Event Abstract

How temperature affects locust hearing

  • 1 Humboldt-Universität zu Berlin, Department of Biology, Germany
  • 2 University of Strathclyde, Department of Electronic and Electrical Engineering, United Kingdom

Poikilothermic (ectothermic) animals are affected by variations in environmental temperature, as their body temperature fluctuates with ambient conditions. Their sensory systems need to function effectively over a wide range of temperatures as sudden environmental changes of up to 10°C or more are not uncommon. For species and mate recognition, many acoustically communicating insects rely on decoding the temporal characteristics of conspecific calls. Temperature will affect both sender and receiver of acoustic signals by influencing basic properties such as spike rate, conduction velocity, and spike amplitude of neurons and muscle cells. Thus, the ability to cope with changes in temperature is crucial for mate finding in those species.
In the present study we investigate the performance of auditory receptor neurons and the tympanal membrane of Locusta migratoria in relation to temperature changes. In locusts, the tympanal membrane is located laterally on the first abdominal segment. Receptor neurons are attached to the tympanal membrane and, via their axons, deliver afferent signals to the metathoracic ganglion. There the first processing steps take place before further transmission to the brain. We recorded intracellularly from receptor neurons within the metathoracic ganglion; each receptor was recorded at 20°C and 30°C. From the recordings, spike rate vs. intensity curves were obtained and temperature coefficients (Q10) were determined. Additionally, the movement of the tympanal membrane was monitored at 6 representative locations, also at 20°C and 30°C, using a Laser-Doppler-vibrometer.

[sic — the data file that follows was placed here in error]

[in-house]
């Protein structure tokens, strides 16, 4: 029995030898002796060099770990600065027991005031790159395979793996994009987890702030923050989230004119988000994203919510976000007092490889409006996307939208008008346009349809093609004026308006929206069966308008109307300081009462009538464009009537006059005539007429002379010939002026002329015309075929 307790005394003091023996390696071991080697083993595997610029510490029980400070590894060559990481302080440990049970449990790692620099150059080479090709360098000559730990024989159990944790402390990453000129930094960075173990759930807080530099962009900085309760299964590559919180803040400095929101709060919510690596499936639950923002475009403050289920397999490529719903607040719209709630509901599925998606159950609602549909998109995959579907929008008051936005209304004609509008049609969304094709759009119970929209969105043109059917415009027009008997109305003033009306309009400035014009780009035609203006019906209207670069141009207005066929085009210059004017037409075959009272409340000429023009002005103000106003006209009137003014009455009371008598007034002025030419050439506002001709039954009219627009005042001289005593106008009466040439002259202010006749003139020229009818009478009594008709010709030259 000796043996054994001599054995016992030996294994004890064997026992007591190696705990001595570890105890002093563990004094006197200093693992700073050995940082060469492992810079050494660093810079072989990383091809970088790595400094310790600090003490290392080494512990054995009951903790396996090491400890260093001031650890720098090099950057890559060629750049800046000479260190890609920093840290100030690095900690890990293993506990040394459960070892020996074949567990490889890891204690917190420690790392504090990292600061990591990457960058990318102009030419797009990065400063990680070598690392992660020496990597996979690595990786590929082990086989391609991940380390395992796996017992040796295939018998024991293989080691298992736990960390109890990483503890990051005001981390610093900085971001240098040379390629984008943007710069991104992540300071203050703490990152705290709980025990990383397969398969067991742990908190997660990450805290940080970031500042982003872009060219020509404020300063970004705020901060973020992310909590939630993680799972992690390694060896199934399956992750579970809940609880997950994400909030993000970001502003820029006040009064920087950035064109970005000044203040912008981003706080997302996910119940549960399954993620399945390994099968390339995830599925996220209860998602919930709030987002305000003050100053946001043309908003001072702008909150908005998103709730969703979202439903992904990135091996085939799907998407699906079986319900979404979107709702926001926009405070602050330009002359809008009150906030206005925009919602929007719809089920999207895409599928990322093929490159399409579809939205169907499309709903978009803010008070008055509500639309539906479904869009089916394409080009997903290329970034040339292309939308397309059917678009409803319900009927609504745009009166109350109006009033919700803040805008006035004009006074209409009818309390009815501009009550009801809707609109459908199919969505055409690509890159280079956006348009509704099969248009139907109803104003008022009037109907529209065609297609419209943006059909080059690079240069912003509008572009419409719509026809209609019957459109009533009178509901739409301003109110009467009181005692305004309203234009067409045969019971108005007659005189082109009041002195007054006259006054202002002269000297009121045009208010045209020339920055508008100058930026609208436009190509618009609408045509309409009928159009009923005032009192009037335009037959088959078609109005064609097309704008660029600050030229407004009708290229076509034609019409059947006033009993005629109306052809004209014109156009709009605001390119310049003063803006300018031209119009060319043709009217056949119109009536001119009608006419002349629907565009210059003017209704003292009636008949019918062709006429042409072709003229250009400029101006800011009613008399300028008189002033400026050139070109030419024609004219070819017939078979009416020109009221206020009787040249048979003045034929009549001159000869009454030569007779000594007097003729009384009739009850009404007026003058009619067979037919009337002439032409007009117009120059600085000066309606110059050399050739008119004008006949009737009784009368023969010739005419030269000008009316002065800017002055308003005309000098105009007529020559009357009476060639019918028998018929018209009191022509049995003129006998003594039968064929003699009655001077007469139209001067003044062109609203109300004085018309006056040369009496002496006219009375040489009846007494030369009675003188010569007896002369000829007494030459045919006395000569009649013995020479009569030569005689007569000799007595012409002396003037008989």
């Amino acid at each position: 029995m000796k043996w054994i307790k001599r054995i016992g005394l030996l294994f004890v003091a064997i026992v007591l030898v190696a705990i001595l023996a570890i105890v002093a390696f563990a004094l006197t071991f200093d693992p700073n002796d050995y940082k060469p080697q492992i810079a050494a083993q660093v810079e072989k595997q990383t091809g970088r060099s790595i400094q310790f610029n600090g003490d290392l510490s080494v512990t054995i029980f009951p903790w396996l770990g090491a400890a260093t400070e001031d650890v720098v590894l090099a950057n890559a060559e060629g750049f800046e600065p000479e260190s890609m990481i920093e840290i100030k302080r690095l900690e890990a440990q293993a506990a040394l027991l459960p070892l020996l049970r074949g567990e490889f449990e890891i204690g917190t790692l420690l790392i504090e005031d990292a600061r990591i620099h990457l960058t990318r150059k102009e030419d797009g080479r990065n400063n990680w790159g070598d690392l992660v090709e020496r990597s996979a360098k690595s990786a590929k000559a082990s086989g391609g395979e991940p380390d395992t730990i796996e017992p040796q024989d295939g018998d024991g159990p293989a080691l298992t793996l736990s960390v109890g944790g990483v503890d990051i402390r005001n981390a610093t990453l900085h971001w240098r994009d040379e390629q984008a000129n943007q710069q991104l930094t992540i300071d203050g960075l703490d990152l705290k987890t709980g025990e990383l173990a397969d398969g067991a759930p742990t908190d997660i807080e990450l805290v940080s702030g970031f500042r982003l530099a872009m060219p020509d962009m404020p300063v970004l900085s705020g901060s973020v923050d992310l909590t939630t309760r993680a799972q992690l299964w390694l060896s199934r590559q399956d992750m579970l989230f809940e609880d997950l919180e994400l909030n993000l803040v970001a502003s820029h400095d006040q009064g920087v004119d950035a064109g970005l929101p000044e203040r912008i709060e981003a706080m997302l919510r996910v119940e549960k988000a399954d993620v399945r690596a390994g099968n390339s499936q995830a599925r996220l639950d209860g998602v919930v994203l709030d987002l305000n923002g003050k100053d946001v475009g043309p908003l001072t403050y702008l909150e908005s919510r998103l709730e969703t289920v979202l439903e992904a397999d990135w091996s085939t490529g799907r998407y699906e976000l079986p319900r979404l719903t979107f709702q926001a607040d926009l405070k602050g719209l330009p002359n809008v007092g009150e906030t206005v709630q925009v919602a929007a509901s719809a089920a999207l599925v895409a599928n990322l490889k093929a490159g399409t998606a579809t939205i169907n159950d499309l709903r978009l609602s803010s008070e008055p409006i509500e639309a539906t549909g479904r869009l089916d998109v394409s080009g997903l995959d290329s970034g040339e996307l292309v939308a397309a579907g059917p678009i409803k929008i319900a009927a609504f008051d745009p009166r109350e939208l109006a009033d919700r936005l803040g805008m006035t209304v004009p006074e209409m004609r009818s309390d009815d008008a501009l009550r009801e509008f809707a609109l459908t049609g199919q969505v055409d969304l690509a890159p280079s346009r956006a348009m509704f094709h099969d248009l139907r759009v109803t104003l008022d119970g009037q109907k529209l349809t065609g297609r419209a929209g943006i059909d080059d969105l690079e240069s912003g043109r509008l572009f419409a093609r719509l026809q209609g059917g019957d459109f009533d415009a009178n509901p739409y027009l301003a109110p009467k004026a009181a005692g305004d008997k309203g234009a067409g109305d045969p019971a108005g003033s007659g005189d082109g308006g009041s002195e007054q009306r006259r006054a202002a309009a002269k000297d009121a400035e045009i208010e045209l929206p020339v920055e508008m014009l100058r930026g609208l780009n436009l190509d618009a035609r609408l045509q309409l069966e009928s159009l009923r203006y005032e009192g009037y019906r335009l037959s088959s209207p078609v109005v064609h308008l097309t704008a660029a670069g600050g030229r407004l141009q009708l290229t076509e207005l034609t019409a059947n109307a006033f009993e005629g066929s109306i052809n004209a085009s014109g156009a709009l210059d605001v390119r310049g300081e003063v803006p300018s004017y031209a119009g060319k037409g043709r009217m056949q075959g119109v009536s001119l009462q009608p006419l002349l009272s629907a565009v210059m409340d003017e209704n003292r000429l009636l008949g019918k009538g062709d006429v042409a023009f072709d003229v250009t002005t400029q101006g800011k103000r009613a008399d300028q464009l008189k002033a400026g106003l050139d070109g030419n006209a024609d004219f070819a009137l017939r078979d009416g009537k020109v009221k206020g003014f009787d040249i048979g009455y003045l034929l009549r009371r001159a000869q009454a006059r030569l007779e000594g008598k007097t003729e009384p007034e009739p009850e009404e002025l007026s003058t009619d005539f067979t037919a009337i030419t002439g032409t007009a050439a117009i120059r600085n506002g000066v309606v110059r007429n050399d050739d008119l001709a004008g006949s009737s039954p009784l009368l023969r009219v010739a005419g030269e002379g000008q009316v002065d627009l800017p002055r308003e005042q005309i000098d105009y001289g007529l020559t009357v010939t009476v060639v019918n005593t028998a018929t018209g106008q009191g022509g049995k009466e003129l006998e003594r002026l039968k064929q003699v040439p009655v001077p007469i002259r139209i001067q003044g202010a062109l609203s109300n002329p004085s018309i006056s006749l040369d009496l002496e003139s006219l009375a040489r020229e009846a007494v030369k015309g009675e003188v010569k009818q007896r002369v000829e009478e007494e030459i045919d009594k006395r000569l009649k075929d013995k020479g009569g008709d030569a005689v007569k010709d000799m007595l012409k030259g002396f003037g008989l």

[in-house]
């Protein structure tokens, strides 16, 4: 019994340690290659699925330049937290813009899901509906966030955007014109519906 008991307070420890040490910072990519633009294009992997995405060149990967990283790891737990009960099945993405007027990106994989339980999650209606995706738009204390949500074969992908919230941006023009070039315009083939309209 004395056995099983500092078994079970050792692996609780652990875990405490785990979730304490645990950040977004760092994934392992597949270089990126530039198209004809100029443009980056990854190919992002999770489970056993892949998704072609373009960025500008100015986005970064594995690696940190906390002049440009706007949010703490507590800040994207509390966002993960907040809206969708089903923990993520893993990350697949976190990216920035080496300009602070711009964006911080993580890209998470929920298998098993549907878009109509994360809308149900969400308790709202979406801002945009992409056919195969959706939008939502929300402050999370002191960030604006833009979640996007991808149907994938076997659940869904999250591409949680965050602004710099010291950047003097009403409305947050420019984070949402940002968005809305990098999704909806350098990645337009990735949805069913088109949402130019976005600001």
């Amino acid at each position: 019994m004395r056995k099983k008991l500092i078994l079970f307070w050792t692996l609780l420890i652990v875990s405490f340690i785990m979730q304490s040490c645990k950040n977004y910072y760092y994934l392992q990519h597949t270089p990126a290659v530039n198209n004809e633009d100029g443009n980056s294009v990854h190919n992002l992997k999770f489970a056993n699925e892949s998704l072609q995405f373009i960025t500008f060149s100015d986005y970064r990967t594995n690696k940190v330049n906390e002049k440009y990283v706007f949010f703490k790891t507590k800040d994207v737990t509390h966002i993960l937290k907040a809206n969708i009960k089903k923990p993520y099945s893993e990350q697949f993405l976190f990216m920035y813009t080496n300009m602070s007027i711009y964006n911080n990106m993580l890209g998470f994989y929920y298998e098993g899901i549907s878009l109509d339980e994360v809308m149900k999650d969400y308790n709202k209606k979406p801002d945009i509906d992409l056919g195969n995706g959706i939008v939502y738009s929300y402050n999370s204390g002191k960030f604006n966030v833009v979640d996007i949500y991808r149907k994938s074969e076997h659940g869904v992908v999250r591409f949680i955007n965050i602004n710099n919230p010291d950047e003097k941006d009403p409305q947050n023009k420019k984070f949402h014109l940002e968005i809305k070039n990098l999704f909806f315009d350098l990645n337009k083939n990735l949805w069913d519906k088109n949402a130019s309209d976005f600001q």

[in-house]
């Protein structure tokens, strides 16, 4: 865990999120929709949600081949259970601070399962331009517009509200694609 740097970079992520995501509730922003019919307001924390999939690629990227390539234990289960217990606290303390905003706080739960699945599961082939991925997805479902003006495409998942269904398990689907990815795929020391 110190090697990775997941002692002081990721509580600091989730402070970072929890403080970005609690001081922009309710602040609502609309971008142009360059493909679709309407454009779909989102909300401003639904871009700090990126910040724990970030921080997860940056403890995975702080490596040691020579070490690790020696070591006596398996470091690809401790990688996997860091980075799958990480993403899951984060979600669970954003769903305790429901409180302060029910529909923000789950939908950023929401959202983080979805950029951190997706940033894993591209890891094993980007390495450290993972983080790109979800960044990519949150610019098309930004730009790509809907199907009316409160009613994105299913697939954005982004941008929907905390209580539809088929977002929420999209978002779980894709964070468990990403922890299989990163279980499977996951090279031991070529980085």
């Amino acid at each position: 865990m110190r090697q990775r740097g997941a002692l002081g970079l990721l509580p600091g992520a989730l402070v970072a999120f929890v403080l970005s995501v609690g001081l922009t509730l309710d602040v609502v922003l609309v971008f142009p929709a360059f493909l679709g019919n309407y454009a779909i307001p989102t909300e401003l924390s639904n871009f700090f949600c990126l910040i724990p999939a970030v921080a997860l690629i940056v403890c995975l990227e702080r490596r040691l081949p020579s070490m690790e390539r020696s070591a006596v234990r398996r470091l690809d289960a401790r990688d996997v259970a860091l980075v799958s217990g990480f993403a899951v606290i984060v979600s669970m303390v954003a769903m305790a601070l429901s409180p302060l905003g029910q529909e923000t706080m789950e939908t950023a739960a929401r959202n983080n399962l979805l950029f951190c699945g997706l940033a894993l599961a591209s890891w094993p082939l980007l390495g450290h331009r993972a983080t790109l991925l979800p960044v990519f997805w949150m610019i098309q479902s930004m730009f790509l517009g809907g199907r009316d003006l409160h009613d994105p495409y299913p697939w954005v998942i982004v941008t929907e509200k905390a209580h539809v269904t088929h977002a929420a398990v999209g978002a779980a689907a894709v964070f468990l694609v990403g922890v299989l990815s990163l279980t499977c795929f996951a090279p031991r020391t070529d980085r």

Remarkably, a 10°C change in temperature had little effect on the receptor’s spike rate. The spike frequency changes corresponded to a Q10 of only 1.24, which is much lower than the expected value of ~2, as typical for various metabolic and physiological rates. We then tested whether the movement of the tympanal membrane could account for the increase in spike rate with rising temperature. We found a significantly enhanced movement in the hotter condition. Amplitude of the tympanal membrane exhibited a similar variation with changing temperatures as receptor spike rate, with a mean Q10 of 1.22.
We conclude that temperature changes have only little effect on the spike rates of locust receptor neurons. As spike rate depends on the movement of the tympanum, its rise is at least to some extent caused by the increased movement of the tympanal membrane at higher temperature. The Q10 values of spike rate and tympanal membrane movement are similar, suggesting that locusts are affected by temperature changes already at the very periphery of the auditory pathway. Robust encoding of acoustic signals by almost temperature independent receptor neurons might enable the locusts to reliably identify sounds (e.g. approaching predators) in spite of changes of their body temperature.


Supported by DFG (SFB 618)

Keywords: Locust, receptor neurons, temperature, tympanal membrane

Conference: Tenth International Congress of Neuroethology, College Park. Maryland USA, United States, 5 Aug - 10 Aug, 2012.

Presentation Type: Poster (but consider for student poster award)

Topic: Sensory: Audition

Citation: Eberhard MJ, Gordon SD, Windmill J and Ronacher B (2012). How temperature affects locust hearing. Conference Abstract: Tenth International Congress of Neuroethology. doi: 10.3389/conf.fnbeh.2012.27.00111

Copyright: The abstracts in this collection have not been subject to any Frontiers peer review or checks, and are not endorsed by Frontiers. They are made available through the Frontiers publishing platform as a service to conference organizers and presenters.

The copyright in the individual abstracts is owned by the author of each abstract or his/her employer unless otherwise stated.

Each abstract, as well as the collection of abstracts, are published under a Creative Commons CC-BY 4.0 (attribution) licence (https://creativecommons.org/licenses/by/4.0/) and may thus be reproduced, translated, adapted and be the subject of derivative works provided the authors and Frontiers are attributed.

For Frontiers’ terms and conditions please see https://www.frontiersin.org/legal/terms-and-conditions.

Received: 25 Apr 2012; Published Online: 07 Jul 2012.

* Correspondence: Dr. Monika J Eberhard, Humboldt-Universität zu Berlin, Department of Biology, Berlin, 10115, Germany, monika.eberhard@biologie.hu-berlin.de